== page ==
How to Create a Low Key Portrait using Natural Light

A Simple, Easy to Follow Guide on How to Create Low Key Lighting using Natural Light

Low Key Portrait using Natural Light

What is low key lighting?

Low Key lighting is simply a technique where you use shadow and high contrast to accentuate the shape of a subject.

It's a classic lighting technique that dates back to the Renaissance era. Rembrandt often used low key lighting, also known as Chiaroscuro, which means light-dark in Italian.

The interesting thing about low key lighting is that the classic artists such as Rembrandt all based their paintings on natural light. The irony is that today very few photographers know how to create low key lighting using natural light. Instead, most photographers resort to using complicated strobe setups, and the result can never look as good as a natural light low key portrait. 

To create low key lighting using only natural light is extremely simple.

I took the above portrait of my son using only natural light. I didn't use any light modifiers, backdrops, background stands, light meters or strobes, and I didn't mess around with complicated lighting ratios either.


Rembrandt
Rembrandt's use of Chiaroscuro : A Master and Pioneer in Low Key Lighting
Rembrandt's painting above, titled 'Self Portrait 1629', is an excellent example of one of his many paintings that use the Chiaroscuro technique, a form of low key lighting.

So how did I take a low key portrait in natural light?

1) The portrait above was shot in my garage in broad daylight.

2) I opened a side door and let light spill in into the garage.

3) I placed my son right at the edge of the light source, ensuring that the light came in from his left side.

4) Made the composition and took the picture.

Low Key Black and White Portrait - How to Create a Low Key Portrait using Natural Light
Low Key Black and White Portrait
This Low Key Black and White Portrait was taken using nothing but natural light.

How you can create low key lighting using natural light

The key ingredient of low key lighting is high contrast, and the best way to create high contrast light is to have a small light source. The smaller your light source, the harsher the light will be, and the more shadows you will have.

You don't need direct sunlight either. Light spilling in through a door or a window is all that you need.

An ideal place to try out low key lighting is in a garage, as they are usually predominantly dark places. All you need to do is to let light in through a small window or a door, and place your subject so that the light is coming from the side.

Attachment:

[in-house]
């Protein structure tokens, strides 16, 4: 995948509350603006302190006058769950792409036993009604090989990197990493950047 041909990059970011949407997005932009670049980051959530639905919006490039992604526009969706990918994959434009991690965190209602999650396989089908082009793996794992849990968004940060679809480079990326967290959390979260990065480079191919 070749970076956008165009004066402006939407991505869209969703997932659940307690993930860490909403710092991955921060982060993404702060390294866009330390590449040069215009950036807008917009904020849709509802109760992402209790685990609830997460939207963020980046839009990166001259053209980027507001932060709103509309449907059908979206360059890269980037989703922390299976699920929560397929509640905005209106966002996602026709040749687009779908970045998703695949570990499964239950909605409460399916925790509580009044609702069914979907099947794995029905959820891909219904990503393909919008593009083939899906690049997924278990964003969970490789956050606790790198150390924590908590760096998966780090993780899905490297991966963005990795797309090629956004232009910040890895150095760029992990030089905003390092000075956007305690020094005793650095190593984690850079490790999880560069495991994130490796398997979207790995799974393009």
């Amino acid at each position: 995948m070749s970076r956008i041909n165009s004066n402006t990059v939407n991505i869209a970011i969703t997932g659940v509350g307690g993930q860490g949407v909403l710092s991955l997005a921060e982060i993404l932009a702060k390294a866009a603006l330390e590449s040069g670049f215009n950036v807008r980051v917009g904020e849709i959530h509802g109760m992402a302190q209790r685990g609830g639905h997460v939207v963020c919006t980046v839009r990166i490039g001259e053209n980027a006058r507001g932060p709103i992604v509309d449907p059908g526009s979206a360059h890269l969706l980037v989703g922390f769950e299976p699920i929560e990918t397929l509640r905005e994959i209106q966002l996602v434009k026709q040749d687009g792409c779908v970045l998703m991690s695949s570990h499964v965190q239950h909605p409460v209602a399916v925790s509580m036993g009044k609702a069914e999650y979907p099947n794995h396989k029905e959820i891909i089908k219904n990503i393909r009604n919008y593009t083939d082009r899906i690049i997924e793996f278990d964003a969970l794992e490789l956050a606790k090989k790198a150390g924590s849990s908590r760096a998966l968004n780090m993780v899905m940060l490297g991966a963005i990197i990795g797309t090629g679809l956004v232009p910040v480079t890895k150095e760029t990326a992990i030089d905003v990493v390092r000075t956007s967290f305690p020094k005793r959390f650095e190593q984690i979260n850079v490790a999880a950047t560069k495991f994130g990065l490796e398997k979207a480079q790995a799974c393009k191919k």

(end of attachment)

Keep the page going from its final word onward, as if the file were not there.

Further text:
The smaller the window, the better. If you only have a large window, you can control the light and contrast with a curtain or by taping some cardboard to any windows to block off light where needed.

The golden rule for low key lighting is:
Smaller light source = more contrast and harder light.
Bigger light source = less contrast and flatter light.

How to black out the background using only natural light and no backdrop

Since you will be using a small light source, the contrast of the light will be very high, and as such the light fall off will be dramatic. If done correctly, you will not only have beautiful shadows to shape your subject, but the background will be completely black, even if your walls are completely white.

Low key lighting : light setup for my portrait - How to Create a Low Key Portrait using Natural Light
Low key lighting : light setup for my portrait
This is the light setup I used for my portrait. A door to the left was the only light source in my garage. By opening or closing the door I could control the amount of light spilling into the garage.

How to black out the background using natural light - How to Create a Low Key Portrait using Natural Light
How to black out the background using natural light
By limiting the amount of light coming into the room and placing the subject close to the light source, you can control the light fall off. The closer the subject to the light source, the higher the contrast, and the higher the light fall off will be.
This results in a black background. No backdrops or photoshop needed.

More low key natural light setups

Here's a few more places you can use to create low key portraits using natural light and minimal to need for lighting modifiers or backdrops.

Low Key Natural Light Setup #1 : A Basement

Basements are usually dark places, and most of them have a small window, making this an ideal environment for a low key natural light setup.

Low Key Natural Light Setup #2 : A Tunnel

Have someone sit a few feet inside a tunnel, and play with the light falloff to create a low key portrait.

Low Key Natural Light Setup #3 : A Doorway

A doorway leading into a dark room is a great setup. Place your subject 3 to 5 feet inside the doorway and turn them sideways towards the door.

Low Key Natural Light Setup #4 : A window with Visor Blinds

A window with visor blinds allow you to control the light and is an excellent light shaping tool, available in almost all homes. Just make sure the rest of the room stays fairly dark.

Now that you know how to create a low key portrait using natural light, go ahead and try it.